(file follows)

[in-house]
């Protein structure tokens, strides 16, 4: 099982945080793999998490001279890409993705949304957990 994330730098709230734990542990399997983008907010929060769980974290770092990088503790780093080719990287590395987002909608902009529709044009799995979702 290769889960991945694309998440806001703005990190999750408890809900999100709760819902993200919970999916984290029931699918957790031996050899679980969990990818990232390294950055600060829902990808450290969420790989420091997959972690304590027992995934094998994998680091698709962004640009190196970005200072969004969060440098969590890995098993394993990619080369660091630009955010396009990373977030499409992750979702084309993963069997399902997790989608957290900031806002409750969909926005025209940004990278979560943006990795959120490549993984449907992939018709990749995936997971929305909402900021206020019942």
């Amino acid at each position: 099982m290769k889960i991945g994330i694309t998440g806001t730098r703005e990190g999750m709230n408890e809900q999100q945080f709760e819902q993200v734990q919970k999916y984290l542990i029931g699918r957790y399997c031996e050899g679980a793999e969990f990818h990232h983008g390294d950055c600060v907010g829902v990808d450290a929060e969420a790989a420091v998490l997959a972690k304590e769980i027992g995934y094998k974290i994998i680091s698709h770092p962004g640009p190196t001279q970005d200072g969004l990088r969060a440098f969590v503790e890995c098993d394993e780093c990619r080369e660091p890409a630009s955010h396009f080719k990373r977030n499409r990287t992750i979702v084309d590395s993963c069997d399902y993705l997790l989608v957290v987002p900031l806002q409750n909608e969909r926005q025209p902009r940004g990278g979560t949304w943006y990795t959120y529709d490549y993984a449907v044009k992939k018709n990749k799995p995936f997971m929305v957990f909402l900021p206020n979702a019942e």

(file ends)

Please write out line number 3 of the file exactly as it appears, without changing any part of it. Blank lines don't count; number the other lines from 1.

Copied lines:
């Amino acid at each position: 099982m290769k889960i991945g994330i694309t998440g806001t730098r703005e990190g999750m709230n408890e809900q999100q945080f709760e819902q993200v734990q919970k999916y984290l542990i029931g699918r957790y399997c031996e050899g679980a793999e969990f990818h990232h983008g390294d950055c600060v907010g829902v990808d450290a929060e969420a790989a420091v998490l997959a972690k304590e769980i027992g995934y094998k974290i994998i680091s698709h770092p962004g640009p190196t001279q970005d200072g969004l990088r969060a440098f969590v503790e890995c098993d394993e780093c990619r080369e660091p890409a630009s955010h396009f080719k990373r977030n499409r990287t992750i979702v084309d590395s993963c069997d399902y993705l997790l989608v957290v987002p900031l806002q409750n909608e969909r926005q025209p902009r940004g990278g979560t949304w943006y990795t959120y529709d490549y993984a449907v044009k992939k018709n990749k799995p995936f997971m929305v957990f909402l900021p206020n979702a019942e």